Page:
But it is notable to see the price rise from a proposed $15 a month to $20 a month. That’s what Diamond charges for its Bally Sports+ OTT service, and it’s cheaper than the $25 a month charged by YES and the $30 a month NESN 360 and MSG+ are charging, so this is in line with other options. That’s still higher than that previous report had suggested, though. It is also significant to see a MLB team offering an OTT in-market streaming option through MLB.TV for the first time; that idea has long been discussed, but this is the first time it’s coming to pass.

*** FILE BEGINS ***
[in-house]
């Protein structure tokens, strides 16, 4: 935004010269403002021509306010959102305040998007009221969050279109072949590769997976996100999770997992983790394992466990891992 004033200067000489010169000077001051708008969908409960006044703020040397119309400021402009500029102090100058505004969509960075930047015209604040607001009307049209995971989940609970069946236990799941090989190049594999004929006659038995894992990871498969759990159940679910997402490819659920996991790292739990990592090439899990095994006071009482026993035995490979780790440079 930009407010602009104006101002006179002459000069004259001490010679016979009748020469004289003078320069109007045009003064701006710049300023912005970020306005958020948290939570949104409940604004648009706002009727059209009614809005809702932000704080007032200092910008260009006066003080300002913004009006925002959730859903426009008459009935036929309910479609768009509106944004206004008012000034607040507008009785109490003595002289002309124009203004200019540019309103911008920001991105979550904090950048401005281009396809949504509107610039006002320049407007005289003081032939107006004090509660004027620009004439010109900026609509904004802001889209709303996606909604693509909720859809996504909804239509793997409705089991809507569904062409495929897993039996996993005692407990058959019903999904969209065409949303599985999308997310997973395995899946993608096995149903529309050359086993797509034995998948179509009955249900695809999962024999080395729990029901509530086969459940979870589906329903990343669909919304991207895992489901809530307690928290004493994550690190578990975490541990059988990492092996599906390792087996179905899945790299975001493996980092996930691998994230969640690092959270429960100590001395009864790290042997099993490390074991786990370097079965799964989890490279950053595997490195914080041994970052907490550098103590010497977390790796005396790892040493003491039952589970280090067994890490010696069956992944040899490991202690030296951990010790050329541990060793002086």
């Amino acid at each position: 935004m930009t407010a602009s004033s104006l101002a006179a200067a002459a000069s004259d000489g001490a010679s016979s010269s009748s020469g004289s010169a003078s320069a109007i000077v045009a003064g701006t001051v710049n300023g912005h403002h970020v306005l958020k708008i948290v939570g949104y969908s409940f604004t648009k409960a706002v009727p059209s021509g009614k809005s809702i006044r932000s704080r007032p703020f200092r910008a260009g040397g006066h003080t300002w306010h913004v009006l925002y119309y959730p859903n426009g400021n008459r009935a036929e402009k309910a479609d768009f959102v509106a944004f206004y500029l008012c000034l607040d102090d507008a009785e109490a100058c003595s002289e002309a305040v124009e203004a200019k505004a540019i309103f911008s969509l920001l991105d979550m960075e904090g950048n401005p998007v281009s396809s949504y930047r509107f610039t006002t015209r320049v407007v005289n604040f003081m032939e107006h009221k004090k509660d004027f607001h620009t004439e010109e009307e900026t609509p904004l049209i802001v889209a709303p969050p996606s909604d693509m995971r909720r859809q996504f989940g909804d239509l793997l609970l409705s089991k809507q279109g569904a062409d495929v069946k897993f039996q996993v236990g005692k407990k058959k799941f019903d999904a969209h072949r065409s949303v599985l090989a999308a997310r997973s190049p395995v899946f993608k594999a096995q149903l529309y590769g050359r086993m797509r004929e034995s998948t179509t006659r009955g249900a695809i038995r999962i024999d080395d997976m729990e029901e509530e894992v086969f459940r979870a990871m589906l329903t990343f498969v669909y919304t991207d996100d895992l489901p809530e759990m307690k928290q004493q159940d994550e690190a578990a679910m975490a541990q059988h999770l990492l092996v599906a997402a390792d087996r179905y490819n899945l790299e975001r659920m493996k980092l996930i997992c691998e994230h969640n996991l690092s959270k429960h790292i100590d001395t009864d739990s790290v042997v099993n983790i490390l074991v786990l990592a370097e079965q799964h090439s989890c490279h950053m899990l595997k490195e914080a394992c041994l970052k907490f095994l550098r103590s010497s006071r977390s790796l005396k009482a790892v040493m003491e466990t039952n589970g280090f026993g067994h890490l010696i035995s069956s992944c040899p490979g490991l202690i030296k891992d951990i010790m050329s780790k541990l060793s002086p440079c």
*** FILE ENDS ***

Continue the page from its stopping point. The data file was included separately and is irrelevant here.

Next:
Yes, this is less revolutionary now that so many other networks have offered full OTT in-market options. The first MLB-relevant direct-to-consumer offering came when Canada’s Sportsnet (Toronto Blue Jays) launched an OTT option in 2016, but NESN (Boston Red Sox) launched theirs last summer, as did Bally Sports+ (Milwaukee Brewers, Florida Marlins, Tampa Bay Rays, Kansas City Royals, and Detroit Tigers), and YES (New York Yankees) followed this year. But it’s significant to see the Padres joining that still-small group of MLB teams whose games can be bought in-market without a MVPD package, and to see them doing so through MLB.TV. And that suggests further similar OTT offerings may happen if and when other teams’ rights revert to them (either from non-payment from Diamond during this bankruptcy or from a conclusion to the WBD Sports RSN turnover negotiations).